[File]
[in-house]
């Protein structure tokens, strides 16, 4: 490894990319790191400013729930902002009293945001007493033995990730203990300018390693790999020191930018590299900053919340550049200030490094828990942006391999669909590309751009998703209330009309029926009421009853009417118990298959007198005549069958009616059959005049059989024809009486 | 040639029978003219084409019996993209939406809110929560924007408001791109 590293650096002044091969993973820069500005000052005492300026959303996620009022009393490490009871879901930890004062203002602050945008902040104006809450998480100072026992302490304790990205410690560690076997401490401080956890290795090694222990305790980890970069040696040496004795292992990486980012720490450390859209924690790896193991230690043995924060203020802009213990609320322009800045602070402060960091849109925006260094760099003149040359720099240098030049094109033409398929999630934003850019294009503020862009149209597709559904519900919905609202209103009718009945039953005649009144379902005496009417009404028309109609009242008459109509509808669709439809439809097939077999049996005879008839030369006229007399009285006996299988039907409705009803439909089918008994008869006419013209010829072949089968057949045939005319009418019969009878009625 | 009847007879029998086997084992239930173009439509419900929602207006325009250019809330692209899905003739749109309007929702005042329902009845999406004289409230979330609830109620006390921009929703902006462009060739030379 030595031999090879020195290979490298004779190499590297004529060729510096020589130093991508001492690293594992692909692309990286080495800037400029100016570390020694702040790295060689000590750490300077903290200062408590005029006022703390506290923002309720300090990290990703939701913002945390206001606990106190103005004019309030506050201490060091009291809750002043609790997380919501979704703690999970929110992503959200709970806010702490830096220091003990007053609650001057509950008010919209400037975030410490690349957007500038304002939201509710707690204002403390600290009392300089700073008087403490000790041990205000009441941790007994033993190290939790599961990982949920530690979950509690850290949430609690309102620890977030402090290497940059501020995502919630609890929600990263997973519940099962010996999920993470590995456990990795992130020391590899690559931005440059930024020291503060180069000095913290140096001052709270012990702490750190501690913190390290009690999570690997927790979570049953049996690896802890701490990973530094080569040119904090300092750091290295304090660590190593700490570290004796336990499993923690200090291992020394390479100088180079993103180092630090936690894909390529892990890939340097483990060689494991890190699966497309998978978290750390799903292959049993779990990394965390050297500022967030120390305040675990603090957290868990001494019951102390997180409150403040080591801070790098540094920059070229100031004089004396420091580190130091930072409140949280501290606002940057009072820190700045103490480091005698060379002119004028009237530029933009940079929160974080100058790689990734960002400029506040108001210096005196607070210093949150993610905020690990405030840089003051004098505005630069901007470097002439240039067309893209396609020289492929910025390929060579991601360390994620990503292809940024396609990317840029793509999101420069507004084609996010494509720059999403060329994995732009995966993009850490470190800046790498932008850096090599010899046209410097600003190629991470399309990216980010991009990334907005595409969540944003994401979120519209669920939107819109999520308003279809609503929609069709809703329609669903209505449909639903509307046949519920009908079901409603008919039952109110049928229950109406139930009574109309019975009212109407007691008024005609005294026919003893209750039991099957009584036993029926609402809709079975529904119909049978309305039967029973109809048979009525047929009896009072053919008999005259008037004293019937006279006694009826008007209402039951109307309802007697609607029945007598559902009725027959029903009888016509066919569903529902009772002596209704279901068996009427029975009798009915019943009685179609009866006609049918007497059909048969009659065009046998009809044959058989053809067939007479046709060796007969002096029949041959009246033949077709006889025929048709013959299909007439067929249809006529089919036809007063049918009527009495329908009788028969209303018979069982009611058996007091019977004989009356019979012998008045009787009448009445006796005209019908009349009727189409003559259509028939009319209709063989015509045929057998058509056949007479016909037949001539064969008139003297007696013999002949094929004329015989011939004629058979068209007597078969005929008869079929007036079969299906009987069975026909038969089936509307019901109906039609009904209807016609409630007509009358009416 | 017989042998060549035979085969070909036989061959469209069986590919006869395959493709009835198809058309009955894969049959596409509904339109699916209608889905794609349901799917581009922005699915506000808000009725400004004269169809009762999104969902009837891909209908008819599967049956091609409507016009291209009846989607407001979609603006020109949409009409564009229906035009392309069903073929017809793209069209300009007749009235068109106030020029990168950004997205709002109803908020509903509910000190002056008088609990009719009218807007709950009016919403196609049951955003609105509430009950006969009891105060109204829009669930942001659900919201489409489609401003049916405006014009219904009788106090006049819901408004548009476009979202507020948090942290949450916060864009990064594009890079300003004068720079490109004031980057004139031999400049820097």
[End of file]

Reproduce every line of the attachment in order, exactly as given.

[in-house]
């Protein structure tokens, strides 16, 4: 490894990319790191400013729930902002009293945001007493033995990730203990300018390693790999020191930018590299900053919340550049200030490094828990942006391999669909590309751009998703209330009309029926009421009853009417118990298959007198005549069958009616059959005049059989024809009486 | 040639029978003219084409019996993209939406809110929560924007408001791109 590293650096002044091969993973820069500005000052005492300026959303996620009022009393490490009871879901930890004062203002602050945008902040104006809450998480100072026992302490304790990205410690560690076997401490401080956890290795090694222990305790980890970069040696040496004795292992990486980012720490450390859209924690790896193991230690043995924060203020802009213990609320322009800045602070402060960091849109925006260094760099003149040359720099240098030049094109033409398929999630934003850019294009503020862009149209597709559904519900919905609202209103009718009945039953005649009144379902005496009417009404028309109609009242008459109509509808669709439809439809097939077999049996005879008839030369006229007399009285006996299988039907409705009803439909089918008994008869006419013209010829072949089968057949045939005319009418019969009878009625 | 009847007879029998086997084992239930173009439509419900929602207006325009250019809330692209899905003739749109309007929702005042329902009845999406004289409230979330609830109620006390921009929703902006462009060739030379 030595031999090879020195290979490298004779190499590297004529060729510096020589130093991508001492690293594992692909692309990286080495800037400029100016570390020694702040790295060689000590750490300077903290200062408590005029006022703390506290923002309720300090990290990703939701913002945390206001606990106190103005004019309030506050201490060091009291809750002043609790997380919501979704703690999970929110992503959200709970806010702490830096220091003990007053609650001057509950008010919209400037975030410490690349957007500038304002939201509710707690204002403390600290009392300089700073008087403490000790041990205000009441941790007994033993190290939790599961990982949920530690979950509690850290949430609690309102620890977030402090290497940059501020995502919630609890929600990263997973519940099962010996999920993470590995456990990795992130020391590899690559931005440059930024020291503060180069000095913290140096001052709270012990702490750190501690913190390290009690999570690997927790979570049953049996690896802890701490990973530094080569040119904090300092750091290295304090660590190593700490570290004796336990499993923690200090291992020394390479100088180079993103180092630090936690894909390529892990890939340097483990060689494991890190699966497309998978978290750390799903292959049993779990990394965390050297500022967030120390305040675990603090957290868990001494019951102390997180409150403040080591801070790098540094920059070229100031004089004396420091580190130091930072409140949280501290606002940057009072820190700045103490480091005698060379002119004028009237530029933009940079929160974080100058790689990734960002400029506040108001210096005196607070210093949150993610905020690990405030840089003051004098505005630069901007470097002439240039067309893209396609020289492929910025390929060579991601360390994620990503292809940024396609990317840029793509999101420069507004084609996010494509720059999403060329994995732009995966993009850490470190800046790498932008850096090599010899046209410097600003190629991470399309990216980010991009990334907005595409969540944003994401979120519209669920939107819109999520308003279809609503929609069709809703329609669903209505449909639903509307046949519920009908079901409603008919039952109110049928229950109406139930009574109309019975009212109407007691008024005609005294026919003893209750039991099957009584036993029926609402809709079975529904119909049978309305039967029973109809048979009525047929009896009072053919008999005259008037004293019937006279006694009826008007209402039951109307309802007697609607029945007598559902009725027959029903009888016509066919569903529902009772002596209704279901068996009427029975009798009915019943009685179609009866006609049918007497059909048969009659065009046998009809044959058989053809067939007479046709060796007969002096029949041959009246033949077709006889025929048709013959299909007439067929249809006529089919036809007063049918009527009495329908009788028969209303018979069982009611058996007091019977004989009356019979012998008045009787009448009445006796005209019908009349009727189409003559259509028939009319209709063989015509045929057998058509056949007479016909037949001539064969008139003297007696013999002949094929004329015989011939004629058979068209007597078969005929008869079929007036079969299906009987069975026909038969089936509307019901109906039609009904209807016609409630007509009358009416 | 017989042998060549035979085969070909036989061959469209069986590919006869395959493709009835198809058309009955894969049959596409509904339109699916209608889905794609349901799917581009922005699915506000808000009725400004004269169809009762999104969902009837891909209908008819599967049956091609409507016009291209009846989607407001979609603006020109949409009409564009229906035009392309069903073929017809793209069209300009007749009235068109106030020029990168950004997205709002109803908020509903509910000190002056008088609990009719009218807007709950009016919403196609049951955003609105509430009950006969009891105060109204829009669930942001659900919201489409489609401003049916405006014009219904009788106090006049819901408004548009476009979202507020948090942290949450916060864009990064594009890079300003004068720079490109004031980057004139031999400049820097």